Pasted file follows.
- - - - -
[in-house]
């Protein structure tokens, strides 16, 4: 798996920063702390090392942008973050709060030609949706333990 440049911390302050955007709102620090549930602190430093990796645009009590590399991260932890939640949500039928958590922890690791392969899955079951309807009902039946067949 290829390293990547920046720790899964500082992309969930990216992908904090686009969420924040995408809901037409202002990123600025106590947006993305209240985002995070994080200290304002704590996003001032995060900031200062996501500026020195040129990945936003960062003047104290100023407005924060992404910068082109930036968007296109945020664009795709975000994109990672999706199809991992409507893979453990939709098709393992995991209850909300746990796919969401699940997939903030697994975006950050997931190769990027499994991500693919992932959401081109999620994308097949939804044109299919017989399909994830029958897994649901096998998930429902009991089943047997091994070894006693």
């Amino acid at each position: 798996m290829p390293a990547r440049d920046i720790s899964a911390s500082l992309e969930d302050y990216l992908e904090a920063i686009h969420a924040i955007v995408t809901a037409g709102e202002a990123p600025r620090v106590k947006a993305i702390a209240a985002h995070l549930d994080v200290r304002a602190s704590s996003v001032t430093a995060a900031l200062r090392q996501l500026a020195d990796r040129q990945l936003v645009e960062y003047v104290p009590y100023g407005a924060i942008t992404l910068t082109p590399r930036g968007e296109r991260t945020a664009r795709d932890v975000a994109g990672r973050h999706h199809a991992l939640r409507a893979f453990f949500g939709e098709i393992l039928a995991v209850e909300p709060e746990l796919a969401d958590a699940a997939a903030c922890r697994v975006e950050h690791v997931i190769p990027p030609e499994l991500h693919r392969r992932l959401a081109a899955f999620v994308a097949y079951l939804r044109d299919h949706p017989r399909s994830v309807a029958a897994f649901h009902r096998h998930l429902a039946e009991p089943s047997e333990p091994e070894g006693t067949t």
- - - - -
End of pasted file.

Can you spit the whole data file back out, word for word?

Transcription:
[in-house]
């Protein structure tokens, strides 16, 4: 798996920063702390090392942008973050709060030609949706333990 440049911390302050955007709102620090549930602190430093990796645009009590590399991260932890939640949500039928958590922890690791392969899955079951309807009902039946067949 290829390293990547920046720790899964500082992309969930990216992908904090686009969420924040995408809901037409202002990123600025106590947006993305209240985002995070994080200290304002704590996003001032995060900031200062996501500026020195040129990945936003960062003047104290100023407005924060992404910068082109930036968007296109945020664009795709975000994109990672999706199809991992409507893979453990939709098709393992995991209850909300746990796919969401699940997939903030697994975006950050997931190769990027499994991500693919992932959401081109999620994308097949939804044109299919017989399909994830029958897994649901096998998930429902009991089943047997091994070894006693």
């Amino acid at each position: 798996m290829p390293a990547r440049d920046i720790s899964a911390s500082l992309e969930d302050y990216l992908e904090a920063i686009h969420a924040i955007v995408t809901a037409g709102e202002a990123p600025r620090v106590k947006a993305i702390a209240a985002h995070l549930d994080v200290r304002a602190s704590s996003v001032t430093a995060a900031l200062r090392q996501l500026a020195d990796r040129q990945l936003v645009e960062y003047v104290p009590y100023g407005a924060i942008t992404l910068t082109p590399r930036g968007e296109r991260t945020a664009r795709d932890v975000a994109g990672r973050h999706h199809a991992l939640r409507a893979f453990f949500g939709e098709i393992l039928a995991v209850e909300p709060e746990l796919a969401d958590a699940a997939a903030c922890r697994v975006e950050h690791v997931i190769p990027p030609e499994l991500h693919r392969r992932l959401a081109a899955f999620v994308a097949y079951l939804r044109d299919h949706p017989r399909s994830v309807a029958a897994f649901h009902r096998h998930l429902a039946e009991p089943s047997e333990p091994e070894g006693t067949t």